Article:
Vaccine protection against COVID-19 wanes more quickly among cancer patients, but boosters rapidly bolster their antibody levels, Israeli research has found.
The study supports the case for giving cancer patients third vaccine doses in countries where they have only received two, according to author Dr. Hagai Ligumsky. And it encourages the rollout of fourth shots for this demographic in countries like Israel that already gave third shots, he added.
The peer-reviewed investigation, published in The Lancet, found that when cancer patients arrived to receive their third Pfizer shots, they had far lower antibody levels than healthy people of the same age who had received their initial shots at a similar time.
Cancer patients had an average of just 24 AU/ml, the standard measurement for antibodies, which stands for arbitrary units per milliliter. By contrast, healthy people had an average of 159 AU/ml.
In practical terms, this meant that the average cancer patient was only narrowly considered protected by their initial shots, while others were still well within the positive range.
Some 28.2 percent of the cancer patients were considered to have lost vaccine protection because of low antibody levels, while this was true only for 1.4% of healthy people.
“These results clearly support the notion that cancer patients under active treatment see their antibodies reduce quicker than others, and suggest that, for them, regular boosters make sense,” Ligumsky, an oncologist at Tel Aviv’s Sourasky Medical Center and one of the authors of the study, told The Times of Israel.
When the study participants at Sourasky received their third vaccine doses, both groups saw their antibodies quickly rise — albeit more for the healthy. Cancer patients averaged 1887 AU/ml, which is considered strong protection, a month after booster shots, while others averaged 3370 AU/ml.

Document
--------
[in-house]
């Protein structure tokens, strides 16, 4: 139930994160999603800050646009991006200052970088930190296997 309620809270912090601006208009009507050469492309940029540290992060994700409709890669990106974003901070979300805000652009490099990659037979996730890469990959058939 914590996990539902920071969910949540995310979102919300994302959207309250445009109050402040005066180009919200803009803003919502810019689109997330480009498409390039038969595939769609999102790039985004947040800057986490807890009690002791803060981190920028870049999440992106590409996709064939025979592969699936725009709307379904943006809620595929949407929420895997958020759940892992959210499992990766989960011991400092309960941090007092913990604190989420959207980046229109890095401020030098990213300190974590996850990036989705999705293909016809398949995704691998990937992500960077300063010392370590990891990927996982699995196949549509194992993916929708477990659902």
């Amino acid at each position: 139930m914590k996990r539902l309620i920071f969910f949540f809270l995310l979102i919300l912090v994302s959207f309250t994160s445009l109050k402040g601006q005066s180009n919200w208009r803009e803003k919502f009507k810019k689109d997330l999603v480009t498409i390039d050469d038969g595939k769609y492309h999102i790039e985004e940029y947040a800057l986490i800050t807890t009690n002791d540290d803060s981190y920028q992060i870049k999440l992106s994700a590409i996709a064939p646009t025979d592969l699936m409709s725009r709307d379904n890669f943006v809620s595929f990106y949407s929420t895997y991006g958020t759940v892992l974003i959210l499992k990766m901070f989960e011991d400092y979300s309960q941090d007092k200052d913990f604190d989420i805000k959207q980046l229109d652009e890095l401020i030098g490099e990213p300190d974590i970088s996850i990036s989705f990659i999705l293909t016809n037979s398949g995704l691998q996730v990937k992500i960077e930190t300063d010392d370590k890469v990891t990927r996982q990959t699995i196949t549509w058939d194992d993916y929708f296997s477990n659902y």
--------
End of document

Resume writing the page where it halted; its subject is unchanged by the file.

Some 69 out of the 72 cancer patients were deemed positive for antibodies — in other words, protected by their booster shot — and all 144 healthy people were deemed protected.
Ligumsky’s team will soon test participants again, to see how their levels are holding up five to six months after boosters.
He said that the new study supports plans to give a fourth shot to cancer patients in Israel. Health chiefs initially approved such shots, as part of a drive to give fourth doses to the over-60s, health workers and others deemed at risk. But while some people are being given fourth shots for a study, the national rollout is currently on hold.
“From our research, we see it is very likely this population will need ongoing boosters to keep antibodies high,” Ligumsky said, adding that a very low incidence of side effects provides reassurance that this is the right policy.
In the study, the cancer patients all had solid malignancies, and most were undergoing chemotherapy. The control group consisted of fully vaccinated health-care workers with no personal history of cancer, active immune suppressive medications, or known infection by the coronavirus.
With 72 cancer patients and 144 healthy people in the study, the authors acknowledged that it is a small sample, but insisted that the data is still valuable.